2. The pivotal question in this case is, of course, whether the Crisp Superior Court did, in fact, lack subject-matter jurisdiction to review a decision of the State Board of Education by means of certiorari.
L. 1966, pp. 609, 622; as amended) when not raised either in a motion or in a responsive pleading as originally filed.
3. " 'Jurisdiction of the subject-matter is the power to deal with the general abstract question, to hear the particular facts in any case relating to this question, and to determine whether or not they are sufficient to invoke the exercise of that power.' Melton v. Jenkins, 50 Ga. App. 615 (1) (178 SE 754)
; Zeagler v. Zeagler, 192 Ga. 453
, 456 (15 SE2d 478
)." Standford v. Davidson, 105 Ga. App. 742
, 743 (125 SE2d 720
) (1962) (Judge Hall concurring specially). The following are examples of cases in which a court was found to be lacking in subject-matter jurisdiction: State v. Millwood, 242 Ga. 244 (248 SE2d 643) (1978)
(municipal courts lack jurisdiction to try state offenses); Mathis v. Rowland, supra (court of ordinary is without jurisdiction of a case involving violation of the public drunkenness statute, Code 58-608); Andrews v. State, 130 Ga. App. 2 (202 SE2d 246) (1973)
(state court has no jurisdiction over a felony); Chapman v. Silver & Bro., 18 Ga. App. 476 (89 SE 590) (1916)
(justice's court is without jurisdiction over suit for damages to realty).
" 'Jurisdiction of the person is the power of a court to render a personal judgment, or to subject the parties in a particular case to the decisions and rulings made by it in such a case, and is obtained by appearance or by serving the proper process in the manner required by law on persons or parties subject to be sued in a particular action.' 21 CJS 32, 15(a)." Standford v. Davidson, 105 Ga. App. 742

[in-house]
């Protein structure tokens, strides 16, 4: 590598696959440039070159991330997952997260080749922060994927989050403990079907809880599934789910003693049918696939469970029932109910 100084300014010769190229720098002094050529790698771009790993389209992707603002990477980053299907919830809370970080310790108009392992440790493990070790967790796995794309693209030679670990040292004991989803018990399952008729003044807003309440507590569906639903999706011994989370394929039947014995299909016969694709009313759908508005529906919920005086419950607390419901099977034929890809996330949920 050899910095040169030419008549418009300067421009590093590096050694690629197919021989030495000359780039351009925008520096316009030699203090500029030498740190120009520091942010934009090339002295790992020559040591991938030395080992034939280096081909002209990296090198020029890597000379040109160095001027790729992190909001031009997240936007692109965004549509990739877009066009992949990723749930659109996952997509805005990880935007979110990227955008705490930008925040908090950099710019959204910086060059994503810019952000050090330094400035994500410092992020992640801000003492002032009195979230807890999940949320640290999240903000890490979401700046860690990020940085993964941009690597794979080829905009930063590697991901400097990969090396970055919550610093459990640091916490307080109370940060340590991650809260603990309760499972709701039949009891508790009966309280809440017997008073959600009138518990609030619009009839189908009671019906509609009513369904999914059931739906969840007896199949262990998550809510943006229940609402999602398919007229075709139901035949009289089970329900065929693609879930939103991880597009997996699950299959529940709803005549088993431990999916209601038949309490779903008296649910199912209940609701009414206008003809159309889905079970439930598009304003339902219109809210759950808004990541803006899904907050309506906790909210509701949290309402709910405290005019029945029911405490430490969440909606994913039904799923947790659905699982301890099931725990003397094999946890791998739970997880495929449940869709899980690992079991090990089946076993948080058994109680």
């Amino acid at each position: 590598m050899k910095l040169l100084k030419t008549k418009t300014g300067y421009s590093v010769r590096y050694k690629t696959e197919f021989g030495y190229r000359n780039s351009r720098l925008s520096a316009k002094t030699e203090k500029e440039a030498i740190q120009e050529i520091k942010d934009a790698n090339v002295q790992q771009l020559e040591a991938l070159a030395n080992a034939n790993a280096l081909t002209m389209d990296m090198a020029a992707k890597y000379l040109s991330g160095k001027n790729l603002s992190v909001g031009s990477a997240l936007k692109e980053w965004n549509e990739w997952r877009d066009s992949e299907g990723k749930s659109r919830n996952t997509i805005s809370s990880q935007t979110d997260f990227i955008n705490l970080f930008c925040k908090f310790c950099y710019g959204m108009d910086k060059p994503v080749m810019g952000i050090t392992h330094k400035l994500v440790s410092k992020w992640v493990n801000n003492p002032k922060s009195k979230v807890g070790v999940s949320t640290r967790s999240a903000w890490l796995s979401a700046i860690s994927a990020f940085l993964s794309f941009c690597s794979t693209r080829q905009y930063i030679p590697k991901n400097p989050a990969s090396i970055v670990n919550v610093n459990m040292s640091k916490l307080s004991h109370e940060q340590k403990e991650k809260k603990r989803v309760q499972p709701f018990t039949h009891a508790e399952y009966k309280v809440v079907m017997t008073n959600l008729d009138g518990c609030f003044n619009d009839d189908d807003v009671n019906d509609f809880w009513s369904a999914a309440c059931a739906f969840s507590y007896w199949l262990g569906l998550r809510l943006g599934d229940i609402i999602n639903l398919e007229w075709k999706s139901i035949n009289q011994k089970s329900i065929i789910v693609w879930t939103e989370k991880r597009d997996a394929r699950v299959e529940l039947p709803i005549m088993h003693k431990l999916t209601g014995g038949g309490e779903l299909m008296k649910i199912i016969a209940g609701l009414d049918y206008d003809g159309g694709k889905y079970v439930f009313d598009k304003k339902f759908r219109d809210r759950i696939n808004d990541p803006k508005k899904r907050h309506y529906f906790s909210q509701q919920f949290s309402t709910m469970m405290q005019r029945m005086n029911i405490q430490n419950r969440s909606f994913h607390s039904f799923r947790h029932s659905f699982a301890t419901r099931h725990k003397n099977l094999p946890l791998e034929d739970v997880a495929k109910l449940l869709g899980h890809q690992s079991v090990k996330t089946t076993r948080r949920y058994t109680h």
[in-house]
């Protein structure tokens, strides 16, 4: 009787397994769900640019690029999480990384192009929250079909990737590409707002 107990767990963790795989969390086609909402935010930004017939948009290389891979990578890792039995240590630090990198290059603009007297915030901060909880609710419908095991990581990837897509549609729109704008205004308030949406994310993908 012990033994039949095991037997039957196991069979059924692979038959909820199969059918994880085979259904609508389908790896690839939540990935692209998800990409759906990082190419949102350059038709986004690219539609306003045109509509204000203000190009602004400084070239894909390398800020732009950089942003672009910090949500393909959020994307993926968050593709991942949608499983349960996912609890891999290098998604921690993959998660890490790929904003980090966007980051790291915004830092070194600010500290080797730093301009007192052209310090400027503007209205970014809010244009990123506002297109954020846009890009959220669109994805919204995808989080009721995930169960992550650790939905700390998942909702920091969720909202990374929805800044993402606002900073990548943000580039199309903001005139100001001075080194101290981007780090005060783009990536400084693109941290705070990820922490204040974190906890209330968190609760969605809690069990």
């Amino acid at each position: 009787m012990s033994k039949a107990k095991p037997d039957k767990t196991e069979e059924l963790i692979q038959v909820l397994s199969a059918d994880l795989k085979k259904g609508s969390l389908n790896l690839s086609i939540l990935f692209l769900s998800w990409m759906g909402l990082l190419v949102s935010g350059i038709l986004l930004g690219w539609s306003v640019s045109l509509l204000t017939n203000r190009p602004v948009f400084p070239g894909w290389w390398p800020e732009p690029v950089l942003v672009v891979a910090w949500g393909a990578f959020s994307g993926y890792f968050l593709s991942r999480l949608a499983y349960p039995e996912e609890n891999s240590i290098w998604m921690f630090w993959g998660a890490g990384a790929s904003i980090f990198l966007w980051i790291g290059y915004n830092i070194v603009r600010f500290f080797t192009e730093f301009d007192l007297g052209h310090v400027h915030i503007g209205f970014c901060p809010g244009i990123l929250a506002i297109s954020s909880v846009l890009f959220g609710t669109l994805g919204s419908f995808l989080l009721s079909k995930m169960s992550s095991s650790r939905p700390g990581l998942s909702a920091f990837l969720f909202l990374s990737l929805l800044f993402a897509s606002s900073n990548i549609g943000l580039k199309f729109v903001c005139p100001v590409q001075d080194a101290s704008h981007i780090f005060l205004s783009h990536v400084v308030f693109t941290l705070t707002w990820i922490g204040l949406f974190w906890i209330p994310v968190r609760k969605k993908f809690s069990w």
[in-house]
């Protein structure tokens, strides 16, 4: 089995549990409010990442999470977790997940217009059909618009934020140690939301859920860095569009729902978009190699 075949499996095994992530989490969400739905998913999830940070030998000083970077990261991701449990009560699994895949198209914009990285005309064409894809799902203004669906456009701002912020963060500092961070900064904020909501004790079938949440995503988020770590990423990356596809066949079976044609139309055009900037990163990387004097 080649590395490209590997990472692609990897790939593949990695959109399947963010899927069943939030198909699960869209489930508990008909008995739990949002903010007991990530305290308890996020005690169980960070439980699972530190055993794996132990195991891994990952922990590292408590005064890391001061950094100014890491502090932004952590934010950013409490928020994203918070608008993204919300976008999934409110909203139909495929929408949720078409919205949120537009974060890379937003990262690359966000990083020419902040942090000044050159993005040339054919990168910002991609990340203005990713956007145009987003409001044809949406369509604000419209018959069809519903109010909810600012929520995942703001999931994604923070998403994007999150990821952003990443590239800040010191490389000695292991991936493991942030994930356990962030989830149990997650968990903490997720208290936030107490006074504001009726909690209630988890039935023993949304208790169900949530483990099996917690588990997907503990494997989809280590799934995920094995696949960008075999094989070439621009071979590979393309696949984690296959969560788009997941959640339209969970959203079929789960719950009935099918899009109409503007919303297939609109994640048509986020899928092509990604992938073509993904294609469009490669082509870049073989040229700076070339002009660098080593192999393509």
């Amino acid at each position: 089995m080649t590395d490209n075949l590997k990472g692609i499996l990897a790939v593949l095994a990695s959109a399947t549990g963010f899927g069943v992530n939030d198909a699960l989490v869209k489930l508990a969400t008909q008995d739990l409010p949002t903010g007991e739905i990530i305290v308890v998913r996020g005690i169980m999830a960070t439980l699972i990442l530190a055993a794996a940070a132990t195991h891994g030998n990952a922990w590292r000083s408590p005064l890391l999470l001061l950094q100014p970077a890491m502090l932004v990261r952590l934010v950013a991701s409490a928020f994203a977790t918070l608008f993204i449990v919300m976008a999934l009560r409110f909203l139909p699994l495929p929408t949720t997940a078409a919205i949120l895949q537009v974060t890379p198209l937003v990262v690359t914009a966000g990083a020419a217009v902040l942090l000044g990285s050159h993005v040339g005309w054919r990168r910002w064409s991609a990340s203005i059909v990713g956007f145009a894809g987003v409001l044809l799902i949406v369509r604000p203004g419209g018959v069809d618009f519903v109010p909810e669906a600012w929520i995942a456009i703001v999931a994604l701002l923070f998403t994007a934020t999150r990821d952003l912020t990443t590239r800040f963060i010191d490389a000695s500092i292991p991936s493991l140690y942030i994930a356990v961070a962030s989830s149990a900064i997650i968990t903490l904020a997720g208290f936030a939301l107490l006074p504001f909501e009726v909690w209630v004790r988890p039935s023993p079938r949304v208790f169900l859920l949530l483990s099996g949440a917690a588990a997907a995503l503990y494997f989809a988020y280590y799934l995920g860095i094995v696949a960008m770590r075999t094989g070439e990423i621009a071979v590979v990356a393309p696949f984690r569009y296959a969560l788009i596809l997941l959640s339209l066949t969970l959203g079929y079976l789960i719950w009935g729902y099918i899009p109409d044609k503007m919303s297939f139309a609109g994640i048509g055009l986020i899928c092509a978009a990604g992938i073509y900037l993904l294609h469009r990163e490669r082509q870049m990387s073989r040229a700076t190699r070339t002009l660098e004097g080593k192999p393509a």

, supra, p. 744. As a general rule, the jurisdiction of Georgia and its laws extend to all persons while within its limits, whether as citizens, denizens, or temporary sojourners. Code 15-202. "The jurisdiction of the judges of the superior courts is coextensive with the limits of this State, and they may act in circuits other than their own when authorized by law . . ." Code 24-2613.
Basically, jurisdiction means the power of a court to render a binding judgment in the case, and venue means the place of trial. The Georgia Constitution (Art. VI, Sec. XIV; Code 2-4301 -- 2-4307) provides for venue in all cases. The term "jurisdiction of the person" is broad enough to cover lack of jurisdiction of the person resulting from improper venue. Ga. Prac. & Proc. 5-7 (4th Ed.); 18 EGL 619, Jurisdiction, 5.
4. The statutory limitation on the jurisdiction of superior court judges to issue writs of certiorari outside of their judicial circuits is most accurately viewed as a limitation on the superior courts' jurisdiction over the persons outside of their judicial circuits to whom the writs of certiorari are issued. Thus, the Superior Court of Crisp County did lack personal jurisdiction over the State Board of Education, but this defense has been waived by both the State Board of Education and the appellee Fuller by failure to raise it at trial.
5. The Court of Appeals' decision in this case can also be viewed as a ruling that the State Board of Education is a resident of Fulton County for the purposes of Art. VI Sec. XIV, Par. VI of the State Constitution (Code Ann. 2-4306), which provides that all civil cases other than those specifically excepted shall be tried in the county where the defendant resides. Cf. Moore v. City of Winder, 10 Ga. App. 384 (73 SE 529) (1912). Therefore, the judgment is also subject to attack for improper venue. This, again, is a defense which has been waived.
Haas, Holland, Levison & Gibert, Theodore G. Frankel, for appellee.